Editors' ChoiceImmunology

WNK1 inhibits T cell adhesion

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Science Signaling  30 Aug 2016:
Vol. 9, Issue 443, pp. ec197
DOI: 10.1126/scisignal.aai8874

As they search for antigens, T cells move through the circulatory system and enter lymph nodes through high endothelial venules (HEVs). Chemokine receptors, such as CCR7, stimulate inside-out activation of integrins, such as LFA-1, which leads to adhesion of the T cells to HEVs and their extravasation across the endothelium. Once inside the lymph node, T cells migrate in response to additional chemokine-dependent stimulation to search for and interact with antigen-presenting cells (APCs). The T cells then leave the lymph node through lymphatic vessels to return to the circulation. Köchl et al. performed an RNA interference–based screen with human Jurkat T cells to identify kinases that regulated the LFA-1–dependent adhesion of the T cells to antigen-loaded B cells (the APCs). Knockdown of WNK1, which encodes the serine and threonine kinase WNK1, resulted in a prolonged interaction between the T cells and the APCs. Compared with wild-type mouse CD4+ T cells, WNK1-deficient CD4+ T cells stimulated through CCR7 or the T cell receptor (TCR) showed enhanced binding to plates coated with the LFA-1 ligand ICAM1, as well as more efficient antigen-dependent interactions with APCs. Loss of WNK1 had no effect on the ability of chemokine signaling to mediate activation of LFA-1; however, WNK1-deficient T cells showed increased activation of the GTPase Rap1, which promotes integrin-mediated adhesion. In culture, WNK1-deficient CD4+ T cells migrated more slowly to chemokine than did their wild-type counterparts. Transfer experiments in mice showed that WNK1-deficient T cells exhibited defective trafficking to lymph nodes and the spleen, which was associated with defective transmigration across endothelial cells. The best-characterized pathway of WNK1 signaling is through activation of the kinases OXSR1 and STK39, which then phosphorylate and activate cation cotransporters, such as the sodium, potassium, and chloride cotransporters SLC12A2 and SLC12A1. In primary mouse CD4+ T cells, stimulation of either TCR or CCR7 stimulated the WNK1 kinase–dependent phosphorylation of OXSR1 and STK39; however, activation of OSXR1 required the kinases PI3K and AKT, suggesting that they were also required for WNK1 activation by TCR or CCR7 signaling. Knockdown of SLC12A2 or inactivation of OSXR1 had no effect on the TCR- or CCR7-dependent adhesion of T cells to ICAM1; however, chemokine-induced migration in vitro was impaired. Chemical inhibition of SLC12A2 also resulted in reduced T cell migration in vitro. Together, these data suggest that the kinase WNK1, best characterized for its role in controlling salt reabsorption in the kidney, limits integrin-mediated adhesion of T cells and promotes their migration.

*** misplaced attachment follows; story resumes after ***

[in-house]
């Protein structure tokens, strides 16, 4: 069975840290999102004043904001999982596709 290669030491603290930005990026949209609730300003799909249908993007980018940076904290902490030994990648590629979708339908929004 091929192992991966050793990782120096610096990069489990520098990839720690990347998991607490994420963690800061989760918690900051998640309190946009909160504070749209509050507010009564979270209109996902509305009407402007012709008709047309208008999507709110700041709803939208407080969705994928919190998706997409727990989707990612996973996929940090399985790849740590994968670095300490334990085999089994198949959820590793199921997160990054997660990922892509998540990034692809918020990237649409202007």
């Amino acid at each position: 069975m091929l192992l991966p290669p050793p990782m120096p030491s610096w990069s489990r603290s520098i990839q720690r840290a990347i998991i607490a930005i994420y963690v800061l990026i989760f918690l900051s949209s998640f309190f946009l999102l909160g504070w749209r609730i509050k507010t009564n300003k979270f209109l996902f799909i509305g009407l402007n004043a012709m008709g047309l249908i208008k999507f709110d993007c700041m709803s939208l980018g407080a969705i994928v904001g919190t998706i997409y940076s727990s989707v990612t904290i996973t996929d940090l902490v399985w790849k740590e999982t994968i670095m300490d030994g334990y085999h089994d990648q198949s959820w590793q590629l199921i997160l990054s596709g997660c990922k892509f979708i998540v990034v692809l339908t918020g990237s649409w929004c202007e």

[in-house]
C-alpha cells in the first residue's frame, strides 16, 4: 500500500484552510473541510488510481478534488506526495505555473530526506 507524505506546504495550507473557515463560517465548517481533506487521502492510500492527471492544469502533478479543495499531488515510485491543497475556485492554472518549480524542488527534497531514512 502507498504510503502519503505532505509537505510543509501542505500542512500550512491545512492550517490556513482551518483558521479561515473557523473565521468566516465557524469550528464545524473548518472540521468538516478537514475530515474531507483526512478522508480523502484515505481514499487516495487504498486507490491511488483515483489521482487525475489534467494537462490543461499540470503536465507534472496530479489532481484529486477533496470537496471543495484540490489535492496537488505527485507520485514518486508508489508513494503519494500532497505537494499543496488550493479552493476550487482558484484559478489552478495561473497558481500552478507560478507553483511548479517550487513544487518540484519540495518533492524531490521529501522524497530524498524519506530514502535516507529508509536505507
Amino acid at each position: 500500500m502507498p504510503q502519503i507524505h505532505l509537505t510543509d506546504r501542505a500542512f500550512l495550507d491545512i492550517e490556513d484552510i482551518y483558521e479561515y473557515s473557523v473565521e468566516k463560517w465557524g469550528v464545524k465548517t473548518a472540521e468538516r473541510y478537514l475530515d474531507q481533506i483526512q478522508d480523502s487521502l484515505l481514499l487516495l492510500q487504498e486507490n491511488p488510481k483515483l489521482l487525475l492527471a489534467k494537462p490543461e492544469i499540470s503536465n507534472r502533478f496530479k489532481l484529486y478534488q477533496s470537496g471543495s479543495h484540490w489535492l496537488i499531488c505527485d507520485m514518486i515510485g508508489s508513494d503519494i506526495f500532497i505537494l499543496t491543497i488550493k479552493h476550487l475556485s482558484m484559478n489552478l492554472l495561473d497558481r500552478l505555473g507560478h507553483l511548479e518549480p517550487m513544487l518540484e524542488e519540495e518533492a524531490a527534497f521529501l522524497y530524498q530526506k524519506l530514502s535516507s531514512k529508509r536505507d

R. Köchl, F. Thelen, L. Vanes, T. F. Brazão, K. Fountain, J. Xie, C.-L. Huang, R. Lyck, J. V. Stein, V. L. J. Tybulewicz, WNK1 kinase balances T cell adhesion versus migration in vivo. Nat. Immunol. 17, 1075–1083 (2016). [PubMed]

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